We could depend on the genetic diversity among maize inbred lines via protein electrophoretic bands in prediction of heterosis and specific combining ability effects because about 67% of these crosses (nineteen out of the twenty eight crosses) valid in prediction of heterosis and combining ability. These results indicated to some extent the effectiveness of using soluble protein electrophoresis in the identification of the highly heterotic hybrids and high specific combining ability as biochemical genetic markers associated with hybrid vigor and specific combining ability in maize crosses. Some studies detected positive association between parental genetic distance based on protein electrophoretic bands and hybrid field performance (Abdel-Tawab et al., 1989; Esmail et al., 1999; Abdel-Sattar and Ahmed, 2004; El-Shouny et al., 2011).

CONCLUSIONS

Results of this study indicated that the three maize parental lines P2, P5 and P6 could be considered as good combiners for developing early maturity and high yielding genotypes under different sowing dates. Nine hybrids, P1xP2, P1xP6, P1xP8, P2xP5, P2xP6, P3xP6, P5xP6, P5xP7 and P6xP7, under normal sowing date and four hybrids, P2xP4, P2xP5, P4xP6 and P5xP6, under late sowing date offer possibility for improving grain yield in maize. The electrophoresis patterns could be useful tools for the identification and characterization of maize inbred lines and could be used as biochemical genetic markers associated with hybrid vigor and SCA in maize.

REFERENCES

1:  Abdel-Sattar, A.A. and M.F. Ahmed, 2004. Diallel cross analysis for some quantitative traits in yellow maize under stress and normal irrigation treatments. I, Biochemical genetic markers for heterosis and combining ability. Egypt. J. Plant Breed., 8: 173-188.

2:  Abdel-Tawab, F.M., E.M. Fahmy, M.A. Rashed and M.H.A. Deif, 1989. Protein and isozyme polymorphism as related to heterosis and combining ability in Maize. Egypt. J. Genet. Cytol., 18: 203-217.

3:  Al-Ahmad, S.A., K.A. El-Shouny, Olfat, H. El-Bagoury and K.I.M. Ibrahim, 2004. Heterosis and combining ability in yellow maize (Zea mays, L.) crosses under two planting dates. Ann. Agric. Sci., 49: 531-543.

4:  Aliu, S., S. Fetahu and A. Salillari, 2008. Estimation of heterosis and combining ability in maize (Zea mays L.) for ear weight using the diallel cross method. Latvian J. Agron., 11: 7-12.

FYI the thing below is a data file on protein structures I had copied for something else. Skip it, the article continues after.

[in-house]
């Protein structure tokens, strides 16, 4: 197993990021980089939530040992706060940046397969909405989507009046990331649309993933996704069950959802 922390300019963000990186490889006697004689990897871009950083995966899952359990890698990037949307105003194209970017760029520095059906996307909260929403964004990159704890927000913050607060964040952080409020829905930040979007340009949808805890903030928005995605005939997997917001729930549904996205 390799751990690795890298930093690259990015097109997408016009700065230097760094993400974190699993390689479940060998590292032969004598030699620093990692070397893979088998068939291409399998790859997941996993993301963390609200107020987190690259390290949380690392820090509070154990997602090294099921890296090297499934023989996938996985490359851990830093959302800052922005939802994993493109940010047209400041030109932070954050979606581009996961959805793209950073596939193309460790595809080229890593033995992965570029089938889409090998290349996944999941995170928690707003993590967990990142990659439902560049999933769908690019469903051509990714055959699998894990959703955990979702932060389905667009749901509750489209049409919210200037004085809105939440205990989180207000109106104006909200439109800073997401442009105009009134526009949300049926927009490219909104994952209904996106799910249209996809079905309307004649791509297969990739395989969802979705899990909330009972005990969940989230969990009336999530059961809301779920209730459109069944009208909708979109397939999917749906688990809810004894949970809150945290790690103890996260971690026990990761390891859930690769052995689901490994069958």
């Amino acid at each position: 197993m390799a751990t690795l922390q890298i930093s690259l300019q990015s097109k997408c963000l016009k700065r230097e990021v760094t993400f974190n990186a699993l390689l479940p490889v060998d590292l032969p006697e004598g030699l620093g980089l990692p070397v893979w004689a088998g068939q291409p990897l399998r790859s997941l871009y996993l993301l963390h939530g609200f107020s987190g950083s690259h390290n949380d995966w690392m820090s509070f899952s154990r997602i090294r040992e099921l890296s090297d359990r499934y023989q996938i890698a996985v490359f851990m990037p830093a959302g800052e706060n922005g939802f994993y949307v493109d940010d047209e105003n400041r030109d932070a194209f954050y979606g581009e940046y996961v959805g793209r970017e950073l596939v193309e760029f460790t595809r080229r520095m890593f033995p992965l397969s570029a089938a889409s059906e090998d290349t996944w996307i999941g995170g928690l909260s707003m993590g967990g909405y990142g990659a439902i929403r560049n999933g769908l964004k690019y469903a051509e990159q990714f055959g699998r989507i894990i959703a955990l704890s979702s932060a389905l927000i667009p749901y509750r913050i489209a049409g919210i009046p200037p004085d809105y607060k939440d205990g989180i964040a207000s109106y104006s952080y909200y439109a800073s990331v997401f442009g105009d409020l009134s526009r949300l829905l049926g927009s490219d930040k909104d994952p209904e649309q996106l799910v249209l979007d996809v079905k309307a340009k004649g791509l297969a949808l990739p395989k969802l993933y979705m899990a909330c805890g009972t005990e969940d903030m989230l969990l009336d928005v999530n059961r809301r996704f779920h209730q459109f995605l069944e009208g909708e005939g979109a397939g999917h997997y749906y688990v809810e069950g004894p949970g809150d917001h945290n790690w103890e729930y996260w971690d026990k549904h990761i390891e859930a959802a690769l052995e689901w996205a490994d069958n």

Direct Link  |  

5:  Beiragi, M.A., S.K. Khorasani, S.H. Shojaei, M. Dadresan, K. Mostafavi and M. Golbashy, 2011. A study on effects of planting dates on growth and yield of 18 corn hybrids (Zea mays L.). Am. J. Exp. Agric., 1: 110-120.
Direct Link  |  

6:  El-Hosary, A.A., M.EL.M. El-Badawy and Y.M. Abdel-Tawab, 2006. Genetic distance of inbred lines and prediction of maize single-cross performance using RAPD and SSR markers. Egypt. J. Genet. Cytol., 35: 209-224.

7:  El-Shouny, K.A., A.Z. Amin and S.A. Azer, 2008. Generation mean analysis for some grain yield traits in three yellow maize crosses under favorable and late sowing dates. Egypt. J. Plant Breed., 12: 27-44.

8:  El-Shouny, K.A., K.I.M. Ibrahim, M.F. Ahmed, Rania, A.A. Younis and W.S. Mohamed, 2011. Diallel cross analysis for yield and genetic markers for heterosis and combining ability in maize (Zea mays, L.). J. Biol. Chem. Environ. Sci., 6:: 211-234.

9:  Esmail, A.M., A.M. El-Marakby, M.A. Rashed and M.F. Ahmed, 1999. Prediction of heterosis and combining ability in some cotton crosses via serological and electrophoretic analysis. Ann. Agric. Sci. Ain Shams Univ. Cairo, 44: 523-536.

10:  Griffing, B., 1956. Concept of general and specific combining ability in relation to diallel crossing systems. Aust. J. Biol. Sci., 9: 463-493.
Direct Link  |  

11:  Hosni, S.I.L., M.A. Rashed, M.A. Yasien and R.K. Hassan, 2006. Electrophoretic patterns for the detection of heterosis, combining ability and maternal effect in diallel crosses of maize. J. Biol. Chem. Environ. Sci., 1: 159-186.

12:  Laemmli, U.K., 1970. Cleavage of structural proteins during the assembly of the head of bacteriophage T4. Nature, 227: 680-685.
CrossRef  |  Direct Link  |  

13:  Lauer, J.G., P.R. Carter, T.M. Wood, G. Diezel, D.W. Wiersma, R.E. Rand and M.J. Mlynarek, 1999. Corn hybrid response to planting date in the northern corn belt. Agron. J., 91: 834-839.
CrossRef  |  Direct Link  |  

14:  Nielson, R.L., P.R. Thomison, G.A. Brown, A.L. Halter, J. Wells and K.L. Wuethrich, 2002. Delayed planting date effects on flowering and grain maturation of corn. Agron. J., 94: 549-558.
Direct Link  |  

15:  Sedhom, S.A., 1994. Estimation of general and specific combining ability In maize under two different planting dates. Ann. Agric. Sci. Moshtohor., 32: 119-130.
Direct Link  |  

16:  Shafey, S.A., H.E. Yassien, I.E.M.A. El-Beially and O.A.M. Gad-Alla, 2003. Estimates of combining ability and heterosis effects for growth, earliness and yield in maize (Zea mays L.). Egypt. J. Agric. Sci., Mansoura Univ., 28: 55-67.

17:  Snedecor, G.W. and W.G. Cochran, 1981. Statistical Methods. 6th Edn., Iowa State Univ. Press, Ames, Iowa, USA., pp: 175-191

18:  Soliman, M.S.M., F.A.E. Nofal and M.E.M.A. El-Azeem, 2005. Combining ability for yield and other attributes in diallel cross of some yellow maize inbred lines. Minufia J. Agric. Res., 30: 1767-1781.
Direct Link  |  

19:  Studier, F.W., 1973. Analysis of bacteriophage T7 early RNAs and proteins on slab gels. J. Mol. Biol., 79: 237-248.
CrossRef  |  PubMed  |  Direct Link  |  

20:  Wynne, J.C., D.A. Emery and P.W. Rice, 1970. Combining ability estimates in Arachis hypogaea L. II. Field performance of F1 hybrids. Crop Sci., 10: 713-715.
CrossRef  |  Direct Link  |  

21:  Younis, A.M., K.A. El-Shouny, A.A. Mouhamd, S.A. Saleh and M.A. Ahamad, 2010. Combining ability of ten new developed maize inbred lines and performance of their crosses under three planting dates. Egypt. J. Plant Breed., 14: 219-238.

©  2021 Science Alert. All Rights Reserved